Faculty II - Informatics, Economy and Law
Department Economy and Law
Institut for business administration and business education
Post office box 2503
Ammerländer Heerstr. 114-118
Building A5, 2. floor
Our current economy and way of life is not sustainable on a long term basis. Climate change, acidification and pollution of the seas, loss of biodiversity and chemical emissions reflect environmental problems which have reached global dimensions. Additionally, social problems such as intolerable working conditions and forced labor are still prevalent. In economical terms, the global financial crisis in 2008 was caused by systemic risks in the financial sector. These sustainability challenges are largely caused by firm operations. Unfortunately, firms have little self-interest to pursue socially desirable alternatives, because of negative externalities and the tragedy of the commons. The field of research of sustainability oriented supply chain and operations management addresses the question under which circumstances companies will pursue more sustainable solutions and what these solutions look like. It is generally characterized by a tension between the normative basic orientation of the sustainability ideal and empirical observable actions of companies on one hand and an interesting dynamic between the two levels of analysis, firm and system, on the other.
In our research at the chair, we apply four main perspectives for explaining or even anticipating solutions for more sustainable supply chain management, as shown in the following illustration.
- First, sustainability reflects an umbrella concept which subsumes various unique problems. Climate change, which is caused by the anthropogenic greenhouse effect, is currently commonly accepted to be the greatest of these problems. Hence the first research line focuses on the sub-problem of energy consumption and CO2 in operations management. In particular,we address problems of measurement and prevention in particular.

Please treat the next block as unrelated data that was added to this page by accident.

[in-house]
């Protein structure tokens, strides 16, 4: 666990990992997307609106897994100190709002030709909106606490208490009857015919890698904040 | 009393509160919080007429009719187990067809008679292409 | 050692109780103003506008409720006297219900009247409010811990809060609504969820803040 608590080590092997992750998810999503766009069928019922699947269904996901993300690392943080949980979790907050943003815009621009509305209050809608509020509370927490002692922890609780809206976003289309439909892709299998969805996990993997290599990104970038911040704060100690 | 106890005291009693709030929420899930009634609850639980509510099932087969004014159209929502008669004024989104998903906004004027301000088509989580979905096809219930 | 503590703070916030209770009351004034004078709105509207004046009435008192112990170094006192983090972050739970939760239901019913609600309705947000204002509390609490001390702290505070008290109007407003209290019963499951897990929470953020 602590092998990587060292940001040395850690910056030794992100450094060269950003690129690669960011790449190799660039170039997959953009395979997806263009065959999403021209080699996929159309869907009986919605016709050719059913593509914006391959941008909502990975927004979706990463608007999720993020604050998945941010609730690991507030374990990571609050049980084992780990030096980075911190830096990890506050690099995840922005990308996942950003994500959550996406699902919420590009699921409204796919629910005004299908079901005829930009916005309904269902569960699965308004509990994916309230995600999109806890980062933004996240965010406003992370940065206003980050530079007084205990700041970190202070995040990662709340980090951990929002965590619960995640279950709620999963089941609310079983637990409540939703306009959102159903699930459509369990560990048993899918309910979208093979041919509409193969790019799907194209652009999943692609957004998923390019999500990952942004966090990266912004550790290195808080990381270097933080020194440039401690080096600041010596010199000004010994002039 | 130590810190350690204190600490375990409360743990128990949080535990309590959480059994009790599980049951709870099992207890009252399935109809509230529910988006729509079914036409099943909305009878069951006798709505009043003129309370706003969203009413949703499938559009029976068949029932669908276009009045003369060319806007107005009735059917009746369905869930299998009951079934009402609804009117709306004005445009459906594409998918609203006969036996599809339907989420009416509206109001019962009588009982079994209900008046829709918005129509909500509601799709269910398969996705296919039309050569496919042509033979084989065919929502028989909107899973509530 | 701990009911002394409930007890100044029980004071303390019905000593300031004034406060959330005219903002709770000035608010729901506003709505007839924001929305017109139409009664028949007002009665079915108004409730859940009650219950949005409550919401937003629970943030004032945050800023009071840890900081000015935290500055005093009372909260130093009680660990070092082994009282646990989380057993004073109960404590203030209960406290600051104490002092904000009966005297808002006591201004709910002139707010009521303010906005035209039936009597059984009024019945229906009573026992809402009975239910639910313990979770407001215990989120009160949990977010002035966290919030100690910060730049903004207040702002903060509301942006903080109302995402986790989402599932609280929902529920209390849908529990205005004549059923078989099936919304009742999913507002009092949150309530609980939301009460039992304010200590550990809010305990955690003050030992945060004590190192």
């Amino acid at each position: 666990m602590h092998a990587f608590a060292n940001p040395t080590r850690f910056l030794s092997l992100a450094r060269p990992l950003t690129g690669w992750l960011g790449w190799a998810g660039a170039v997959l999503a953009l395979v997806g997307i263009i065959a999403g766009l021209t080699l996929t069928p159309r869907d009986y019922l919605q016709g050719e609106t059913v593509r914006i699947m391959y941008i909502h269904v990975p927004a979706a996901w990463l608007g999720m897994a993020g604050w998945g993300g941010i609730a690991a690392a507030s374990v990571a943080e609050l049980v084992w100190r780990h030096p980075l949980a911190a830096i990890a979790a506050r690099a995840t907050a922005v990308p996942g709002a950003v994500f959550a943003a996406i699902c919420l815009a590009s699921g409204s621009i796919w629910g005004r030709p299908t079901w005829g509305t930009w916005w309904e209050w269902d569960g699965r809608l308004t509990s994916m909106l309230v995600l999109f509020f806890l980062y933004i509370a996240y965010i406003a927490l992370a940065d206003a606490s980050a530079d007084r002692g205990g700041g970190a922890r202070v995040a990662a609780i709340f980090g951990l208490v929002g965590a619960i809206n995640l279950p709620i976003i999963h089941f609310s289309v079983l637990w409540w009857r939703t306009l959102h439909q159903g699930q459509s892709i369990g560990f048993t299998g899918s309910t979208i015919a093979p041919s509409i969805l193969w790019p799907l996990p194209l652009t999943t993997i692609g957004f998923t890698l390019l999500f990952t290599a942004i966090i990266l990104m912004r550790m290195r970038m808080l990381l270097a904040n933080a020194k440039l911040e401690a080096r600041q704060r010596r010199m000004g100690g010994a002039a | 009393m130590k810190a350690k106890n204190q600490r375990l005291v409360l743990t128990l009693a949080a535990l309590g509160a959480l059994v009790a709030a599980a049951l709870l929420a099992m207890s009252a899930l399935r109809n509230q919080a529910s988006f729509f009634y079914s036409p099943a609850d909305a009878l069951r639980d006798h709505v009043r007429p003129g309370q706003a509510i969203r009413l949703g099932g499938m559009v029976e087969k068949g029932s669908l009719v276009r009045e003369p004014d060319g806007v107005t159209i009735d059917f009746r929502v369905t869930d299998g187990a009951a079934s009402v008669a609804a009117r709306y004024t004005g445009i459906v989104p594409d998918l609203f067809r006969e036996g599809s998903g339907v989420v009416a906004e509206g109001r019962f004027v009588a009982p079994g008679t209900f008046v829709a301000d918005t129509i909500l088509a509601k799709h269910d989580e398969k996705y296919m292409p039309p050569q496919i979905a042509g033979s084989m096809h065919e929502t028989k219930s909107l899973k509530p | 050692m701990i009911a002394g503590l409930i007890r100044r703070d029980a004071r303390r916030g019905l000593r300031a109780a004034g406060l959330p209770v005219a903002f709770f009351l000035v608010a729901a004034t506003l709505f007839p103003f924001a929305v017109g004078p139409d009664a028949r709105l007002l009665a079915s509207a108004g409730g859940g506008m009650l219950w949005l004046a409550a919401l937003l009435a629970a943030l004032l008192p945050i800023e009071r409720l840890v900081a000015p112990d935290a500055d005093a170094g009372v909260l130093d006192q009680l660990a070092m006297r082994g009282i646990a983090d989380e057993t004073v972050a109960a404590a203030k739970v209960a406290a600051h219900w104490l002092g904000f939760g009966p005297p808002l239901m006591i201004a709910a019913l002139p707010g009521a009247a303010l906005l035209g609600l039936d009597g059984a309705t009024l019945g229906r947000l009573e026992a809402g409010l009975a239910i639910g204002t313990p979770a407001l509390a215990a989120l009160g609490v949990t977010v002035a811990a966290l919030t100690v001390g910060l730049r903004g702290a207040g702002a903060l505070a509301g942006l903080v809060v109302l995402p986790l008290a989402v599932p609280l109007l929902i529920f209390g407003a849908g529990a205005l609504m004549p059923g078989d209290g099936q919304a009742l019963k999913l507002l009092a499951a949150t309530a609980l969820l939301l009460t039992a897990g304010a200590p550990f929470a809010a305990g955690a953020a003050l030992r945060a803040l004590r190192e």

- Companies are especially likely to pursue more sustainable solutions in their supply chains, if non compliance is associated with economical risks. Thus the second research line focuses on a better understanding of those sustainability risks as a causal mechanism.
- Occasionally, more sustainable solutions are conceivable which do not yet exist. The third research stream refers to these sustainability innovations as instruments.
- The current role model in management research aims primarily at explaining the world as it is. Contrary to that the sustainability ideal requires development of new solutions. Therefore, our fourth stream of research questions the role model of management research. In this context, we address the gap between research and practice, as well as the further development of adequate research methods.
We address problems which we regard as socially or economically relevant, as well as barriers, which obstruct the conduct of relevant research. We try to address these problems as rigorously as possible to gain new insights (conceptual relevance), enable innovative applications (instrumental relevance) or to open new research paths (basic research). The past spectrum of applied methods is very diverse (see the illustration), as we are always eager to choose the most appropriate method. Still, we tend to apply case studies, secondary data analyses, design oriented research, and conceptual research most often. We strive to publish our results primarily in international journals. To foster practical impact, we also publish transfer-oriented articles occasionally.